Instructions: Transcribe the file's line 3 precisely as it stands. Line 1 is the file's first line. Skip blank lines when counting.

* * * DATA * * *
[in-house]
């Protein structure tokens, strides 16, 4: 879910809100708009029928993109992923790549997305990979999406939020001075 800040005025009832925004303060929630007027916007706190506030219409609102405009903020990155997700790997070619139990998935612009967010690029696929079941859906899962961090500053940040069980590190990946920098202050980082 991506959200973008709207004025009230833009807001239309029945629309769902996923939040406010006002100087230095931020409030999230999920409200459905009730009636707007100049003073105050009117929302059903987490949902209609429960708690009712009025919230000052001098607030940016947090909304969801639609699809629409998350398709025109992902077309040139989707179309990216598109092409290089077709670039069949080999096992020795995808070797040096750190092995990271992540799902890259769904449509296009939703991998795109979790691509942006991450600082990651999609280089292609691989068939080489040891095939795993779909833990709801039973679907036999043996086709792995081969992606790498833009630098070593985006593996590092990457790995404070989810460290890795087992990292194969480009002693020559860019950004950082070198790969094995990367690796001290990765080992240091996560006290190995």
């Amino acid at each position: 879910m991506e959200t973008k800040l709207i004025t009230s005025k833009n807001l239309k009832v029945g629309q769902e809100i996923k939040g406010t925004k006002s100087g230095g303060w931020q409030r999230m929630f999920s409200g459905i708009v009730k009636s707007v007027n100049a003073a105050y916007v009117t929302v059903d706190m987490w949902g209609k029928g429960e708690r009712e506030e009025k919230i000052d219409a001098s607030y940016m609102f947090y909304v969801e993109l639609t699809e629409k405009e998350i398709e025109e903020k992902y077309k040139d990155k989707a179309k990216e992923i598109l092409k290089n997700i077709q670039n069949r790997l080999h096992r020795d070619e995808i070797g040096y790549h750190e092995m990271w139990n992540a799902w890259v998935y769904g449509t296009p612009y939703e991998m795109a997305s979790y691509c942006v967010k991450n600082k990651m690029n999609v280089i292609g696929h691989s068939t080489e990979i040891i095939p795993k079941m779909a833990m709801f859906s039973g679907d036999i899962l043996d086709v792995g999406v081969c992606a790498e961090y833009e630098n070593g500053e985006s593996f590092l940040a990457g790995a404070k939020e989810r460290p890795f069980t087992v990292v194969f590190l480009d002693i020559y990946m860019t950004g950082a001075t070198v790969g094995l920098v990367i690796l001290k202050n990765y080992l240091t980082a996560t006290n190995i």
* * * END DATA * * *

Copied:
């Amino acid at each position: 879910m991506e959200t973008k800040l709207i004025t009230s005025k833009n807001l239309k009832v029945g629309q769902e809100i996923k939040g406010t925004k006002s100087g230095g303060w931020q409030r999230m929630f999920s409200g459905i708009v009730k009636s707007v007027n100049a003073a105050y916007v009117t929302v059903d706190m987490w949902g209609k029928g429960e708690r009712e506030e009025k919230i000052d219409a001098s607030y940016m609102f947090y909304v969801e993109l639609t699809e629409k405009e998350i398709e025109e903020k992902y077309k040139d990155k989707a179309k990216e992923i598109l092409k290089n997700i077709q670039n069949r790997l080999h096992r020795d070619e995808i070797g040096y790549h750190e092995m990271w139990n992540a799902w890259v998935y769904g449509t296009p612009y939703e991998m795109a997305s979790y691509c942006v967010k991450n600082k990651m690029n999609v280089i292609g696929h691989s068939t080489e990979i040891i095939p795993k079941m779909a833990m709801f859906s039973g679907d036999i899962l043996d086709v792995g999406v081969c992606a790498e961090y833009e630098n070593g500053e985006s593996f590092l940040a990457g790995a404070k939020e989810r460290p890795f069980t087992v990292v194969f590190l480009d002693i020559y990946m860019t950004g950082a001075t070198v790969g094995l920098v990367i690796l001290k202050n990765y080992l240091t980082a996560t006290n190995i």